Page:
Torah.org Home Subscribe Services Support Us
  LifeLine
Print Version

Email this article to a friend

Toldos

by Rabbi Yaakov Menken

Gen. 25:22-23, "And the two children were pushing inside her, and she said if so, why do I exist? And she went to ask H'. And H' said to her, there are two nations in your womb..."

This passage is difficult to understand. What is so unusual if children are kicking in the womb? As Rashi explains, nothing is wrong with that - so it's obvious that this verse means something extraordinary. So the Medrash tells us that the word for pushing or crushing, "Retzitza", in this case is being used for "Ritza", running. When Rivka would walk by the Yeshiva of Shem and Aver, Yaakov would "run", pushing to get out. And when Rivka would walk by a house of idols, Esav his brother would push.

So Rivka is upset, she asks what's going on, and she's told: "not to worry, you're having twins." Excuse me, but - why is this helpful? So now instead of having one child who is interested in all sorts of gods, both real and imaginary, she has one who is interested in the One H', and one interested in idols. Why is she comforted?

I suppose in simple terms, she already knew that the line of Avraham had continued with Yitzhak, rather than with Yishmael or any other brother - and so she understood that even with a son dedicated to idols, she only needed to find one pure son to carry the line forward. Therefore twins - one good and one wicked - were better than a single confused child.

On a deeper level, I heard the following from a leader in today's Mussar movement (Mussar - moral exhortation): that a son moving in the wrong direction can be turned around, but it is much more difficult to "straighten out" someone who is moving every which way. The same Greek root that produced "epicurian" is also the source for "apikorus", a heritic.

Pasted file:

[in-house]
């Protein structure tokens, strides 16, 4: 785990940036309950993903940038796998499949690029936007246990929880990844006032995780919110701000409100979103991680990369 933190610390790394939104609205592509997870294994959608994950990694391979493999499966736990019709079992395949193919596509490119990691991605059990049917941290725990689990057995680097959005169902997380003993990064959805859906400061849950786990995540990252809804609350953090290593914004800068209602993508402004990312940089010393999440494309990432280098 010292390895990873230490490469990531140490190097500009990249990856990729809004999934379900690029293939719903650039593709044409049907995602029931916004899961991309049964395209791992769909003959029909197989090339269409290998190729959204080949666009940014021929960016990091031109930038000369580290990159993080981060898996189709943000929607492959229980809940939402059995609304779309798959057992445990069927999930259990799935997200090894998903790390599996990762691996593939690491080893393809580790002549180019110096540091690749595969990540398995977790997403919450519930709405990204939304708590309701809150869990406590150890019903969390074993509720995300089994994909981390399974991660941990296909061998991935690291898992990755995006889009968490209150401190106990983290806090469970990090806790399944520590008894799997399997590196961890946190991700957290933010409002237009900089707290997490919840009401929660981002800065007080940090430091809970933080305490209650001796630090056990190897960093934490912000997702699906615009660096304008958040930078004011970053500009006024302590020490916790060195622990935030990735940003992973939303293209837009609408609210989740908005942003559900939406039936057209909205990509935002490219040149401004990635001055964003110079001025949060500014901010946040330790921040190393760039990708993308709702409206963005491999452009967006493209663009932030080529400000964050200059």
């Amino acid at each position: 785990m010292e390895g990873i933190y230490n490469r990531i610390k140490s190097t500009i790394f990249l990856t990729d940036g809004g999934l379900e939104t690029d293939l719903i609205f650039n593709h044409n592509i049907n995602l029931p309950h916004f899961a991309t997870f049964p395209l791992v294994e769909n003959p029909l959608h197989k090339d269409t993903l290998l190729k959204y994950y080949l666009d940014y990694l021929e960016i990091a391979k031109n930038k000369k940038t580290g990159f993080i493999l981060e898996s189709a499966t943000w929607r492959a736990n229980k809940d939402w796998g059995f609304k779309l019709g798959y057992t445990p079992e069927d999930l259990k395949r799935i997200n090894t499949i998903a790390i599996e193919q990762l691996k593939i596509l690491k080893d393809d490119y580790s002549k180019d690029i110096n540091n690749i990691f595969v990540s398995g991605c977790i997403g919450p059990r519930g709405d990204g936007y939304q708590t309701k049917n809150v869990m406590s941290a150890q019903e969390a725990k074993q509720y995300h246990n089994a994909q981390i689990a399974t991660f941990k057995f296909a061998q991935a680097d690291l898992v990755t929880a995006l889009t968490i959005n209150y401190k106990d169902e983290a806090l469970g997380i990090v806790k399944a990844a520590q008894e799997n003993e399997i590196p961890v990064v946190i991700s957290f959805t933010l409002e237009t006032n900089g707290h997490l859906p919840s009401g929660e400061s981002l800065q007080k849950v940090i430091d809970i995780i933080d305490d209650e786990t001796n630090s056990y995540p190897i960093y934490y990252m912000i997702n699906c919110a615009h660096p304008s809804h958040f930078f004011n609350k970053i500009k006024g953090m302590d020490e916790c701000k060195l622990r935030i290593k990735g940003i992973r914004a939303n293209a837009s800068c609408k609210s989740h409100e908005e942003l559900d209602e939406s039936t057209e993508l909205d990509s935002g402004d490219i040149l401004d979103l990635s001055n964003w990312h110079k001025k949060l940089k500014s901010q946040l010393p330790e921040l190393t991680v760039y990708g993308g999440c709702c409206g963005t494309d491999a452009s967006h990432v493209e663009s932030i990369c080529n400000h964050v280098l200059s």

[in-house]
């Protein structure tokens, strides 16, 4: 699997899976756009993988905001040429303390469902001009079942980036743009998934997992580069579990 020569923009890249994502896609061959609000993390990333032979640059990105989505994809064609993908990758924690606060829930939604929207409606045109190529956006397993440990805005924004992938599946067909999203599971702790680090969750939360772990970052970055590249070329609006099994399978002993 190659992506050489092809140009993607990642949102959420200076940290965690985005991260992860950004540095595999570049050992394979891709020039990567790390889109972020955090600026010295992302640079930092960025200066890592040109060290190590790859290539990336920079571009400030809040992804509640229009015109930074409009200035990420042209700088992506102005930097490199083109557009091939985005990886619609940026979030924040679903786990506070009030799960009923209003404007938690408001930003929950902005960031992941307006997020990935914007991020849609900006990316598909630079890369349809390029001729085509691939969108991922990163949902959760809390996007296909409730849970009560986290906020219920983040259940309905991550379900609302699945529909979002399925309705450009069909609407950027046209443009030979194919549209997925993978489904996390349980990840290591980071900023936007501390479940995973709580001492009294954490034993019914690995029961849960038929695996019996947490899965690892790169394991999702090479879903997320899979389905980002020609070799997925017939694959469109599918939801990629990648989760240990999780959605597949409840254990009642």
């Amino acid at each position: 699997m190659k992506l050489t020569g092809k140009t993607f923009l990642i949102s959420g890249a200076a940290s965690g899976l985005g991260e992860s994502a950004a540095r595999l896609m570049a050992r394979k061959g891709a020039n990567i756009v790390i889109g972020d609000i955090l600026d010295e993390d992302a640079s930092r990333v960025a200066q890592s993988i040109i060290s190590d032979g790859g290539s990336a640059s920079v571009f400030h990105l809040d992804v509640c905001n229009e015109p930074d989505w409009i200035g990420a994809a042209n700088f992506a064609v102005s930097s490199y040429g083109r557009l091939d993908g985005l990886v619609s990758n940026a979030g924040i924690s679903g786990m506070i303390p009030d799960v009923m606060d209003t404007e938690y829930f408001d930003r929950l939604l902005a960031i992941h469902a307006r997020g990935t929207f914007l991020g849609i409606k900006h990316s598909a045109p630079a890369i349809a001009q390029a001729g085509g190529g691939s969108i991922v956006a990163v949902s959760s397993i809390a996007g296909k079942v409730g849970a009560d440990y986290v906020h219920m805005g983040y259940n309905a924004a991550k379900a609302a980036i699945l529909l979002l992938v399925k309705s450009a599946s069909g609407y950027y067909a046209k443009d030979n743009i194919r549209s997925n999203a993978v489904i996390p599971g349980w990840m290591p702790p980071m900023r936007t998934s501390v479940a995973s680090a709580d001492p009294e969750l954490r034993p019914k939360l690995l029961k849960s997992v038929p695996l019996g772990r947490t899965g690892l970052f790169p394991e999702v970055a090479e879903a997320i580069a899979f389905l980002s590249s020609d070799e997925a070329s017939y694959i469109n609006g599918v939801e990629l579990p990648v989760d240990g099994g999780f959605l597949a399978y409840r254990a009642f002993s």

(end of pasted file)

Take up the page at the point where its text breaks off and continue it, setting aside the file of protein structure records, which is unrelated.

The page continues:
Avraham, by rejecting polytheism, would have been branded an intolerant bigot in today's politically correct society. If Rome went to war with Venice, and Venice lost, then the citizens would offer sacrifices to the Roman gods. This was not because of a "rejection" of Venician gods, but rather simple pragmatism: obviously, the Roman gods were stronger! So all the cultures of the world accepted the essential validity of everyone else's gods. Abraham - the father of Judaism - rejected this concept.

At a certain point, we must choose a direction!


Text Copyright © 1994 Rabbi Yaakov Menken and Project Genesis, Inc.

The author is the Director of Project Genesis.


 






ARTICLES ON REEH:

View Complete List

Re’eh 5768
Rabbi Label Lam - 5768

A Tale Of Two Mountains - Part I
Rabbi Aron Tendler - 5763

Not a Mitzvah More, Not a Mitzvah Less
Rabbi Osher Chaim Levene - 5767

> A Godly Minority
Rabbi Berel Wein - 5770

Non Prophet Organization
Rabbi Berel Wein - 5761

Fortifying One's Belief in G'd
Rabbi Yosef Kalatzky - 5771

Looking for a Chavrusah?

Don't Give It Personally
Rabbi Yochanan Zweig - 5774

Joy of Shlepping
Rabbi Mordechai Kamenetzky - 5758

Championship Team
Rabbi Raymond Beyda - 5763

ArtScroll

Brothers and Teachers
Shlomo Katz - 5771

Set Your Sites
Rabbi Pinchas Winston - 5766

Olympic Success... or Failure?
Rabbi Yaakov Menken - 5756

Frumster - Orthodox Jewish Dating

Look Out!
Rabbi Pinchas Winston - 5757

Signs From Heaven
Rabbi Pinchas Winston - 5769

Curse of Freedom
Shlomo Katz - 5758

From Hand to Heart
Rabbi Eliyahu Hoffmann - 5760



Project Genesis

Torah.org Home


Torah Portion

Jewish Law

Ethics

Texts

Learn the Basics

Seasons

Features

TORAHAUDIO

Ask The Rabbi

Knowledge Base




Help

About Us

Contact Us



Free Book on Geulah!




Torah.org Home
Torah.org HomeCapalon.com Copyright Information